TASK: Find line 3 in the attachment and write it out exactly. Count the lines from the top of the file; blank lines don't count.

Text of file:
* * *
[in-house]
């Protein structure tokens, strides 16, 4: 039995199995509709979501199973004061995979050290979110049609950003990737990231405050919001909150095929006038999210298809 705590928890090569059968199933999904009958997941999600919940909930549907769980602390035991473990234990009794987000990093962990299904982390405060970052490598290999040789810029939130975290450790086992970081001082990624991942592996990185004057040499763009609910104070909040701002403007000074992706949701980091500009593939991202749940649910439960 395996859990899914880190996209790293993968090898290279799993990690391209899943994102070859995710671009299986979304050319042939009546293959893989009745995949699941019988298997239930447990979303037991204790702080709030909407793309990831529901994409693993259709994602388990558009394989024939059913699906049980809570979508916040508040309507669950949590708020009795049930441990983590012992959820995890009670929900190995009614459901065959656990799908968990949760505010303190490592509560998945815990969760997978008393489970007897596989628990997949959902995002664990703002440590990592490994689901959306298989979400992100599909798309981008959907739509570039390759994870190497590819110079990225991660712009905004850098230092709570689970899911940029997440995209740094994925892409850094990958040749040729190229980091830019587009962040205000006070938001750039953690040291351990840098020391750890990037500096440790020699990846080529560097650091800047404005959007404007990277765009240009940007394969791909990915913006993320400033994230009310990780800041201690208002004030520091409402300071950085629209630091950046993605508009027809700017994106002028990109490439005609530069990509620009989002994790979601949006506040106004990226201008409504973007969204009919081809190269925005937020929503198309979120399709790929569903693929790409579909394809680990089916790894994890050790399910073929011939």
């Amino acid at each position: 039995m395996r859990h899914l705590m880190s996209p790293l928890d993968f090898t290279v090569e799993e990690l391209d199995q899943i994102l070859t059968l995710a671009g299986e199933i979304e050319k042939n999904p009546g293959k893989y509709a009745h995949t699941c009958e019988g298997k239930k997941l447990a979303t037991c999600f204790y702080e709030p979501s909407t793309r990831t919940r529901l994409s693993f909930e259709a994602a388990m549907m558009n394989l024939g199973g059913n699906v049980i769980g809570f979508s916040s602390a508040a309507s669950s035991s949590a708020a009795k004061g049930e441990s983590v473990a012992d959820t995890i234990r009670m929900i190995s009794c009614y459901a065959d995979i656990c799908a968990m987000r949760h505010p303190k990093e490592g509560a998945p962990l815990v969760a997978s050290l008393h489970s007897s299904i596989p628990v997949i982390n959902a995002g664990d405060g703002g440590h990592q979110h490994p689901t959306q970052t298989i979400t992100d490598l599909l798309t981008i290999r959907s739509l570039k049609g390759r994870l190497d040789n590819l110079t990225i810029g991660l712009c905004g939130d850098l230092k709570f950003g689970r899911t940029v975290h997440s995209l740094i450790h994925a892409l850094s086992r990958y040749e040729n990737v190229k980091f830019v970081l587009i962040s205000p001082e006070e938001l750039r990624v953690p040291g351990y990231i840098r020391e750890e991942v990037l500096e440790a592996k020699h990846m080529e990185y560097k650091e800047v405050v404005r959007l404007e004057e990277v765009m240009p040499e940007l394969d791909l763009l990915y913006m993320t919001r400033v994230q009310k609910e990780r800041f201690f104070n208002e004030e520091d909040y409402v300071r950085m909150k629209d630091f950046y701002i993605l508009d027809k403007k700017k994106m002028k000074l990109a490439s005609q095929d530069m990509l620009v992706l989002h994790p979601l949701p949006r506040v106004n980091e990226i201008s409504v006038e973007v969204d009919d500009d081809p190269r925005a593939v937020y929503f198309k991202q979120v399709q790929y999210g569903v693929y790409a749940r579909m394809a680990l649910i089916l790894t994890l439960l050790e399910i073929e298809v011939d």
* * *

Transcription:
């Amino acid at each position: 039995m395996r859990h899914l705590m880190s996209p790293l928890d993968f090898t290279v090569e799993e990690l391209d199995q899943i994102l070859t059968l995710a671009g299986e199933i979304e050319k042939n999904p009546g293959k893989y509709a009745h995949t699941c009958e019988g298997k239930k997941l447990a979303t037991c999600f204790y702080e709030p979501s909407t793309r990831t919940r529901l994409s693993f909930e259709a994602a388990m549907m558009n394989l024939g199973g059913n699906v049980i769980g809570f979508s916040s602390a508040a309507s669950s035991s949590a708020a009795k004061g049930e441990s983590v473990a012992d959820t995890i234990r009670m929900i190995s009794c009614y459901a065959d995979i656990c799908a968990m987000r949760h505010p303190k990093e490592g509560a998945p962990l815990v969760a997978s050290l008393h489970s007897s299904i596989p628990v997949i982390n959902a995002g664990d405060g703002g440590h990592q979110h490994p689901t959306q970052t298989i979400t992100d490598l599909l798309t981008i290999r959907s739509l570039k049609g390759r994870l190497d040789n590819l110079t990225i810029g991660l712009c905004g939130d850098l230092k709570f950003g689970r899911t940029v975290h997440s995209l740094i450790h994925a892409l850094s086992r990958y040749e040729n990737v190229k980091f830019v970081l587009i962040s205000p001082e006070e938001l750039r990624v953690p040291g351990y990231i840098r020391e750890e991942v990037l500096e440790a592996k020699h990846m080529e990185y560097k650091e800047v405050v404005r959007l404007e004057e990277v765009m240009p040499e940007l394969d791909l763009l990915y913006m993320t919001r400033v994230q009310k609910e990780r800041f201690f104070n208002e004030e520091d909040y409402v300071r950085m909150k629209d630091f950046y701002i993605l508009d027809k403007k700017k994106m002028k000074l990109a490439s005609q095929d530069m990509l620009v992706l989002h994790p979601l949701p949006r506040v106004n980091e990226i201008s409504v006038e973007v969204d009919d500009d081809p190269r925005a593939v937020y929503f198309k991202q979120v399709q790929y999210g569903v693929y790409a749940r579909m394809a680990l649910i089916l790894t994890l439960l050790e399910i073929e298809v011939d």